Here is a portrait I made yesterday of The Peninsular rock agama (Psammophilus dorsalis) in Nandi Hills, Karnataka.
Rock agamas are a common sight here. I found this particular one on the tree basking in sun. A nice head turn by the agama and the spot light/harsh sunlight falling on it gave me the opportunity to get a nice underexposed background.
Hope you like it. Critics and Comments are welcome.
White- throated Kingfisher (Halcyon smyrnensis) is one of the most commonly found birds in and around the city, in fact it is seen more often than the Common Kingfisher (Alcedo atthis), I liked the perch it is sitting on and the background. Hope you like it.
Critics and Comments are welcome.
The last few weeks have been very exciting, I am meeting amazing people and learning a lot of things but on the flip side I have hardly taken my camera out! I am re processing old images , I liked this one better than the older color version. I am even planning to print this one 🙂
Green Bee-eater in Rain
which one do you like? This one or the earlier one?
The Grey headed Canary flycatcher (Culicicapa ceylonensis) is an insectivorous and a species of small flycatcher – like bird found in tropical Asia.
This species breeds in upland to montane oak and other broadleaved forests and similar wooded areas in temperate to tropical southern Asia, from Pakistan, Central India and Sri Lanka east to Indonesia and southern China. Many populations are resident, but some Himalayan birds are partial migrants that winter in Peninsular India sometimes even occurring in arid habitats.
The Grey-headed Canary-flycatcher is about 10 cm long with a squarish grey head, a canary yellow belly and yellowish-green upperparts. They forage actively like flycatchers and perches in a very upright posture. The sexes are indistinguishable in plumage. They have a very flat bill which when seen from above look like an equilateral triangle and is fringed with long rictal bristles.
The Grey-headed Canary-flycatcher is an insectivore and like flycatchers makes sallies for aerial insects from a low perch under the canopy of a tree. A pair may forage together and they will often join mixed -species foraging flocks.( Source – Wikipedia)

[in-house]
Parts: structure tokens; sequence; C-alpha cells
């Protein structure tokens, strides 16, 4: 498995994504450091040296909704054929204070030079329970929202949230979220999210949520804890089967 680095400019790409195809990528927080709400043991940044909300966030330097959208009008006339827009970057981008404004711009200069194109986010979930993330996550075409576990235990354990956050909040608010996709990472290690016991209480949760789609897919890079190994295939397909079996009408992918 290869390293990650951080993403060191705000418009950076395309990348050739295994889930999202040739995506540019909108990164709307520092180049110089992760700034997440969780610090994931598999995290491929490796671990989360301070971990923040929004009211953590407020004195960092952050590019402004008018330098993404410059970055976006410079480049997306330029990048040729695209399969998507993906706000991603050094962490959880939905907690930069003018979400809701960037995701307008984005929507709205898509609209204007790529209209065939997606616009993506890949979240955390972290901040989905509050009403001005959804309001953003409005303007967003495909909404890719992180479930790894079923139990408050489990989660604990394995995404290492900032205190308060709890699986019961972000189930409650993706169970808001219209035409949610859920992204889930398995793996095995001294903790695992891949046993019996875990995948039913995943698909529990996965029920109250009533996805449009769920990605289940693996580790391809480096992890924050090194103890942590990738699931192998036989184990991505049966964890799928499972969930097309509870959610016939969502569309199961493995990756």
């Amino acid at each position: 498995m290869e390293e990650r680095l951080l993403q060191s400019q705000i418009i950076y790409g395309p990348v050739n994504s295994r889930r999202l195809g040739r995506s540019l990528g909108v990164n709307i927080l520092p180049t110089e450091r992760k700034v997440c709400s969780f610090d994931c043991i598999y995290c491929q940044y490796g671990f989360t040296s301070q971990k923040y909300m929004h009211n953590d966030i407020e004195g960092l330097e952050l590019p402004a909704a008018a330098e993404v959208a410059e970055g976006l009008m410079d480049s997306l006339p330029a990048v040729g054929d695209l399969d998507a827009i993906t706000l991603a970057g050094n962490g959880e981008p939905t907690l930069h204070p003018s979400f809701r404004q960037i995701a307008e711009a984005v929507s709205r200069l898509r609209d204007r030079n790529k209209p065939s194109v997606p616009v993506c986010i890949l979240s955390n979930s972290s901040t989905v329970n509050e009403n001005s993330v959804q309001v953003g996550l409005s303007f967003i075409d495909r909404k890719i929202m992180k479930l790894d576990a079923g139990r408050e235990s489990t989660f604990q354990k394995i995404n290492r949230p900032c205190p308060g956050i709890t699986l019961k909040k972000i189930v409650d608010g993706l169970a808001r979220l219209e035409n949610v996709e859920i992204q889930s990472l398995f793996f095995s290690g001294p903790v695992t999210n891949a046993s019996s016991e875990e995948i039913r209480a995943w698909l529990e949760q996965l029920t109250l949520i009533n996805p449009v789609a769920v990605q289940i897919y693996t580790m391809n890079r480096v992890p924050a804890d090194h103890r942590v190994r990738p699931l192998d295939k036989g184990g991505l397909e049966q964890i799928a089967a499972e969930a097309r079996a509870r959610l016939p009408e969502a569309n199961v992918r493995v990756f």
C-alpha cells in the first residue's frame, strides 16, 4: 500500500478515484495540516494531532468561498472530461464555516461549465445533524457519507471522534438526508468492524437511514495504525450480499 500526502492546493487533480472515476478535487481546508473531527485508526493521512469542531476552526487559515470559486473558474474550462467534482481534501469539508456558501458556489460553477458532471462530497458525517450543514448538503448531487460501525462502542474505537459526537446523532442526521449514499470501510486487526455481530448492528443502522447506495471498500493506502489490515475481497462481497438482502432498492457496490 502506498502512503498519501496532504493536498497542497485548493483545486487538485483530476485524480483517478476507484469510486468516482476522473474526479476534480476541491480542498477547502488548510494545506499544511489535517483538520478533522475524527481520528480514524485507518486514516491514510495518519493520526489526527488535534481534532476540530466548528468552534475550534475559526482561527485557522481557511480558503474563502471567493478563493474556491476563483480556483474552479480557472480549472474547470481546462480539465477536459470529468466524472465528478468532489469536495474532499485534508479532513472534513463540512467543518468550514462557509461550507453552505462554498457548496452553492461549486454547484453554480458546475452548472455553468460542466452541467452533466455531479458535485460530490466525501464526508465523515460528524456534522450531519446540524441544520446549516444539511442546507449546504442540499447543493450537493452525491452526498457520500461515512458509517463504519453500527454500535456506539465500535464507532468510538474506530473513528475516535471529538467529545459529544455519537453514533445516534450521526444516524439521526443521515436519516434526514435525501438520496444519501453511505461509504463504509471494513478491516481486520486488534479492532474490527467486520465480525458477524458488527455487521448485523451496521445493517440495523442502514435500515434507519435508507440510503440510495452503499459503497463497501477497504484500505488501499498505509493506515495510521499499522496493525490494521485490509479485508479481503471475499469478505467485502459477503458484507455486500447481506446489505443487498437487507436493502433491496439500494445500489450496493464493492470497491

As we(myself and Vinod ) reached Ooty, we made a list of species that were special from this region .We wanted to spot and photograph each of them.Apart from the commoners like Mynas and Sparrows ,the first bird which we saw was this little Grey headed Canary-flycatcher. Though we spotted it quite easily and spent close to two hours ,I could not make a descent picture as it used to sit up high in trees or on the grills.Next day morning too went with out much luck (in terms of Photography), later in the day I saw it perch on a branch with less or no clutter .I went there and I was waiting for it to come back ( yes,these birds do perch on the same place), initially I missed few shots but this bird had kind of got used me and gave an other opportunity. Light was little harsh but I will take it!.Hope you like it 🙂
Have a great Day 🙂
The Kashmir Flycatcher(Ficedula subrubra) is a small passerine bird in the flycatcher family Muscicapidae.
This is an insectivorous species which breeds in the north-west Himalayas in the Kashmir region. It is migratory and winters in the Western Ghats and in the hills of central Sri Lanka.
It is 13 cm long.The male has a grey-brown back with an orange-red throat, breast and flanks, bordered with black on the throat and breast. Females and first-winter birds have slightly browner upper parts, and the red of the underparts reduced to just a pinkish wash.
The Kashmir Flycatcher breeds in deciduous forest with dense undergrowth, nesting in a hole in a tree and laying 3-5 eggs which are incubated by the female. It winters in gardens, tea estates, forest edges, and open areas within forest, generally above 750 m.
The song is a short melodic sweet-eet sweet-eet-did-he, and the call is a sharp chak.
This migratory flycatcher is a vulnerable species with a decreasing population and breeding range, which is also severely fragmented as a result of the destruction of temperate mixed deciduous forests by commercial timber extraction, agriculture and livestock grazing.(Source – Wikipedia)
Both photos were taken in Ooty ,using Nikon D300s.Nikkor 70 – 300mm VR lens.
I had been to Ooty with Vinod during the last week of march. It was a good birding trip. We got to see this rare bird along with many endemic species(including Black chinned Laughing Trush or Nilgiri Laughing Trush ). I made some good images of Grey headed canary Flycatcher and Nilgiri Flycatcher (will post them soon) , I will definitely go back to photograph the endemics. We had gone in an open jeep and it was great, we had to embrace the scorching heat and rain!(will tell more about this later)
Have a Happy Weekend 🙂
The Tickell’s Blue Flycatcher (Cyornis tickelliae) is a small passerine bird in the flycatcher family. They are insectivorous species and are found in dense scrub to forest habitats.
It is a sparrow sized (14cm ) bird , it perches bolt upright a couple of meters from the ground,flicking its tail and uttering a sharp tick,tick from time to time.
Tickell’s Blue Flycatcher
Male has the upper parts indigo blue and their forehead,supercilium and shoulders are azure blue , the throat and breast are orange – rufous and has white belly.Females are similar to male but are duller in color.
Tickell’s Blue Flycatcher